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frugal technology, simple living and guerrilla large-appliance repair
Tue, 22 Nov 2011

Unity and GNOME Shell are more alike than different

I've been spending time each day working in Ubuntu 11.10's GNOME 3/Unity and Fedora 16's GNOME 3/GNOME Shell desktops.

They're more alike than you think. Rather than do things the GNOME way, Ubuntu/Canonical decided to take its own direction with Unity, which is now, like GNOME Shell, built on top of GNOME 3.

They look and work more alike than you'd think.

I find it puzzling. But in a way it makes sense.

The differences between the two environments are small. A click here, a small feature there. But there's a lot of GNOME in both Unity and GNOME Shell.

I know there have been problems with the GNOME Project and Ubuntu, and Ubuntu has an active design team that wants things to look a certain way, which isn't necessarily the way that GNOME designers and developers want them to look.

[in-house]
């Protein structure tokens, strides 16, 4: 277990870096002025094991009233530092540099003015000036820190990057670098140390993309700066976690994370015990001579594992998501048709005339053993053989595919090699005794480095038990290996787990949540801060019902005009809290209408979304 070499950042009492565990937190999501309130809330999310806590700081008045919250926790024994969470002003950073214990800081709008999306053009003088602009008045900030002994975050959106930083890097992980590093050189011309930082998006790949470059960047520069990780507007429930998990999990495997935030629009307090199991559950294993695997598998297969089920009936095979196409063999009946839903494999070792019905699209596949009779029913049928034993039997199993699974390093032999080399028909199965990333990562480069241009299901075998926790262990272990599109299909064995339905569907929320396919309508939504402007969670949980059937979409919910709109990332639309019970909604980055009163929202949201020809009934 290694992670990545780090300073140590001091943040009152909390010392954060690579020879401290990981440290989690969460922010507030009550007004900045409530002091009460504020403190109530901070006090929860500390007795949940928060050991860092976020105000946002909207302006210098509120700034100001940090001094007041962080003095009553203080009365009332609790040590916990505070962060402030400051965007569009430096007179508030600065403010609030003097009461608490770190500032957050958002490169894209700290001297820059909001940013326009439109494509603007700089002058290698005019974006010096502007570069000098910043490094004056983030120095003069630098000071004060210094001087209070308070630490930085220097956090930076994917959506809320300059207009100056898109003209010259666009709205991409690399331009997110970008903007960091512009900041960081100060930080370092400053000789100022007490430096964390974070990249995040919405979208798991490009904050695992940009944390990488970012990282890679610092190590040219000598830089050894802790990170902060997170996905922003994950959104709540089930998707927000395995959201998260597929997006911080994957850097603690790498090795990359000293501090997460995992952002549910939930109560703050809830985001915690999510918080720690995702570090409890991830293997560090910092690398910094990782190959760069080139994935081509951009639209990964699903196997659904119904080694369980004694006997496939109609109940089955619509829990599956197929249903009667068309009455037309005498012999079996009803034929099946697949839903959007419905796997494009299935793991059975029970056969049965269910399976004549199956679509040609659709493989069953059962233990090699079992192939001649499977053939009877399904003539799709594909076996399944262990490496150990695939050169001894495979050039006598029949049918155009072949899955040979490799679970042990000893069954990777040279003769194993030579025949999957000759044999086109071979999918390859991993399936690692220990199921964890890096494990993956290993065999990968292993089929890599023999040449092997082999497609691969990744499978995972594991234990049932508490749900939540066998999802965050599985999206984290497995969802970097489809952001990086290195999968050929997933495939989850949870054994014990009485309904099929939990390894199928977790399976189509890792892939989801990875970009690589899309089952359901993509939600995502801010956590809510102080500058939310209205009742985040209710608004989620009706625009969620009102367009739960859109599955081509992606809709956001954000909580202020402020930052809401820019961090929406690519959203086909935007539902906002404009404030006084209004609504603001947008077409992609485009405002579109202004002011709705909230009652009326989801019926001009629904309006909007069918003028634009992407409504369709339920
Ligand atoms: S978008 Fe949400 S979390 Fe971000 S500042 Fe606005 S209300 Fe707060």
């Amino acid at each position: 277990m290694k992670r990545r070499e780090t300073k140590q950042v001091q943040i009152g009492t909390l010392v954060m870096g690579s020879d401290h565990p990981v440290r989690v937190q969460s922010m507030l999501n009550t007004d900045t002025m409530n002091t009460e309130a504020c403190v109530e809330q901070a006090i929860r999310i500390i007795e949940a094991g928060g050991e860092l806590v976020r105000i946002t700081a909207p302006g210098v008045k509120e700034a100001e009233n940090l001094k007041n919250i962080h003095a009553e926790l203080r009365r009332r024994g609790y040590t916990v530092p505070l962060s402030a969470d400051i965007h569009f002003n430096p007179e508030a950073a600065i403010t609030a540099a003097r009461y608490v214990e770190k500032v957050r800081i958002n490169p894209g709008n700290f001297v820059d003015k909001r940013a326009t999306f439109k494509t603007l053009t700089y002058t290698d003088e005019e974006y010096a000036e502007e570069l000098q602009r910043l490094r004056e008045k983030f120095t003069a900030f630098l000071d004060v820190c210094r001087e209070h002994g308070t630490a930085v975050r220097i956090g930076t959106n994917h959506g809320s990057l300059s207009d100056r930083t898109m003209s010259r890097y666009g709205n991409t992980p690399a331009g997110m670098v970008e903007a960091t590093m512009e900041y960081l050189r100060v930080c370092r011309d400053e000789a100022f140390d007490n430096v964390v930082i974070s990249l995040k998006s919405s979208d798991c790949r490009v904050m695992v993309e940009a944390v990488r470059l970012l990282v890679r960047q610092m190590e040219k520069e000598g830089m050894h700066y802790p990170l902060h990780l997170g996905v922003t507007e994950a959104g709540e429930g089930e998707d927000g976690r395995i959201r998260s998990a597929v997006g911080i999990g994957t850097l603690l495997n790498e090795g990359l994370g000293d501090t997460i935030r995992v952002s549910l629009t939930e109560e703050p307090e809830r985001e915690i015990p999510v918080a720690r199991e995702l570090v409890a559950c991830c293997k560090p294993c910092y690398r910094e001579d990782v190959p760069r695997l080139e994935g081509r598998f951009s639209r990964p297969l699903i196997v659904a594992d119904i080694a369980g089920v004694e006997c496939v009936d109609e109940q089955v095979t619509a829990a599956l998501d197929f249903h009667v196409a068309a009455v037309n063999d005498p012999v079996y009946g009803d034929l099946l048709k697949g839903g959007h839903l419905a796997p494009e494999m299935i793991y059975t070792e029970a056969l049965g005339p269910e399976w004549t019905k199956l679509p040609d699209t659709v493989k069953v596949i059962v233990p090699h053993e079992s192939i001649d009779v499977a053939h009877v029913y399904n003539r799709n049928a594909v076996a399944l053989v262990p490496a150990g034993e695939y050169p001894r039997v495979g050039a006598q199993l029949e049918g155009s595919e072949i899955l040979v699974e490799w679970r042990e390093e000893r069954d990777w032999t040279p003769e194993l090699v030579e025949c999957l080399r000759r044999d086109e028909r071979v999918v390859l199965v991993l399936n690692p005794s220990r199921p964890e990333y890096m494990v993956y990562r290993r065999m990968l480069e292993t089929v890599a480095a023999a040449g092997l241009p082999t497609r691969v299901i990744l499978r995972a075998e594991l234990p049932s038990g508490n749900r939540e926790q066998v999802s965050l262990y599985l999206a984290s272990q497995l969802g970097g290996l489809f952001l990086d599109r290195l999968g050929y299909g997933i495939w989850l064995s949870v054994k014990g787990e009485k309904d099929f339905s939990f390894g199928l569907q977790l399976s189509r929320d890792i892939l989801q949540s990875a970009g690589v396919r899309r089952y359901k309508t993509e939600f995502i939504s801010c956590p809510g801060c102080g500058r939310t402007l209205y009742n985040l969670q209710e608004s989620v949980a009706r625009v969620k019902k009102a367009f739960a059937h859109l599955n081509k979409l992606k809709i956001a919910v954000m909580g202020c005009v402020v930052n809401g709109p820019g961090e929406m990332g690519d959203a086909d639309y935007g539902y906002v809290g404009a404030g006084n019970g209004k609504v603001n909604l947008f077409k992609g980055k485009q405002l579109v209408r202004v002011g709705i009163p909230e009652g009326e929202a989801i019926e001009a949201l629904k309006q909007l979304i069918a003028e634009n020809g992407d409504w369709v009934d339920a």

And Ubuntu is a big project with a huge user base, and the Ubuntu/Canonical team wants more control over the desktop they deliver to their users.

I get it. Yet Unity looks more like a tweak on GNOME Shell (or GNOME Shell a tweak on Unity) than you might think.

I guess that means if you hate one of these desktop environments, you're bound to hate the other, too. I see no way around that.

But if you like Unity, chances are you'll like GNOME Shell. And vice versa.

I'll crawl back under my rock now. Readers, go about your business. Nothing to see here.